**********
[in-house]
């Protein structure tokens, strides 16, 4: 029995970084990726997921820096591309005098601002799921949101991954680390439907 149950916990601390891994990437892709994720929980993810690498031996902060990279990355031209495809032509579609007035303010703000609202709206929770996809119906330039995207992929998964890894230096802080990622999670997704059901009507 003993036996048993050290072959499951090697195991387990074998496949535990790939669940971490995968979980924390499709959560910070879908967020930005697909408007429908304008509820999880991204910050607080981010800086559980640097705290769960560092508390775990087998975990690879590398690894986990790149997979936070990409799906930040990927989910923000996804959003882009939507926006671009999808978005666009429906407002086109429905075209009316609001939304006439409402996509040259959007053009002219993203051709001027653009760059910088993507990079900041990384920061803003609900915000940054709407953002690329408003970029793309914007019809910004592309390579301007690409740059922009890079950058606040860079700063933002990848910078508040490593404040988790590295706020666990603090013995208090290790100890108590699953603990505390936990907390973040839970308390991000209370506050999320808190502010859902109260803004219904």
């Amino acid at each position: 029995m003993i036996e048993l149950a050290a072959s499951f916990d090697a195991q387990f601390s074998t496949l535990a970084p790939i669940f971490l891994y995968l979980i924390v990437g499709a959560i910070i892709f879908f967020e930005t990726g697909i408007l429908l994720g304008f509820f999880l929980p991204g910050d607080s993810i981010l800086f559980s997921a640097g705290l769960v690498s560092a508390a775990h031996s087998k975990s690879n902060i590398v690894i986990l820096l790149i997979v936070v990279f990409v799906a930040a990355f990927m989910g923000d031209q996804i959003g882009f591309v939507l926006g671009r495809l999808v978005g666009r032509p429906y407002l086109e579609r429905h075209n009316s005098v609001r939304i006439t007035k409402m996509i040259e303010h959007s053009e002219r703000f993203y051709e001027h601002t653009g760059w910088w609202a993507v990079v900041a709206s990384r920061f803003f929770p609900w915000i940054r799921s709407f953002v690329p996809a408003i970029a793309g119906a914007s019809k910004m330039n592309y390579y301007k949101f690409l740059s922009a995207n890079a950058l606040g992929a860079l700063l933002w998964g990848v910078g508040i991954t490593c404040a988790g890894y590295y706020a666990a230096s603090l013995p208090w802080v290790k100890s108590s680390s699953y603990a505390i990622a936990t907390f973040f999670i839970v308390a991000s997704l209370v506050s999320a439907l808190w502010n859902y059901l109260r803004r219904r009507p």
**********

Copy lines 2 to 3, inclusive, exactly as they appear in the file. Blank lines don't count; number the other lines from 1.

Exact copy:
């Protein structure tokens, strides 16, 4: 029995970084990726997921820096591309005098601002799921949101991954680390439907 149950916990601390891994990437892709994720929980993810690498031996902060990279990355031209495809032509579609007035303010703000609202709206929770996809119906330039995207992929998964890894230096802080990622999670997704059901009507 003993036996048993050290072959499951090697195991387990074998496949535990790939669940971490995968979980924390499709959560910070879908967020930005697909408007429908304008509820999880991204910050607080981010800086559980640097705290769960560092508390775990087998975990690879590398690894986990790149997979936070990409799906930040990927989910923000996804959003882009939507926006671009999808978005666009429906407002086109429905075209009316609001939304006439409402996509040259959007053009002219993203051709001027653009760059910088993507990079900041990384920061803003609900915000940054709407953002690329408003970029793309914007019809910004592309390579301007690409740059922009890079950058606040860079700063933002990848910078508040490593404040988790590295706020666990603090013995208090290790100890108590699953603990505390936990907390973040839970308390991000209370506050999320808190502010859902109260803004219904």
């Amino acid at each position: 029995m003993i036996e048993l149950a050290a072959s499951f916990d090697a195991q387990f601390s074998t496949l535990a970084p790939i669940f971490l891994y995968l979980i924390v990437g499709a959560i910070i892709f879908f967020e930005t990726g697909i408007l429908l994720g304008f509820f999880l929980p991204g910050d607080s993810i981010l800086f559980s997921a640097g705290l769960v690498s560092a508390a775990h031996s087998k975990s690879n902060i590398v690894i986990l820096l790149i997979v936070v990279f990409v799906a930040a990355f990927m989910g923000d031209q996804i959003g882009f591309v939507l926006g671009r495809l999808v978005g666009r032509p429906y407002l086109e579609r429905h075209n009316s005098v609001r939304i006439t007035k409402m996509i040259e303010h959007s053009e002219r703000f993203y051709e001027h601002t653009g760059w910088w609202a993507v990079v900041a709206s990384r920061f803003f929770p609900w915000i940054r799921s709407f953002v690329p996809a408003i970029a793309g119906a914007s019809k910004m330039n592309y390579y301007k949101f690409l740059s922009a995207n890079a950058l606040g992929a860079l700063l933002w998964g990848v910078g508040i991954t490593c404040a988790g890894y590295y706020a666990a230096s603090l013995p208090w802080v290790k100890s108590s680390s699953y603990a505390i990622a936990t907390f973040f999670i839970v308390a991000s997704l209370v506050s999320a439907l808190w502010n859902y059901l109260r803004r219904r009507p």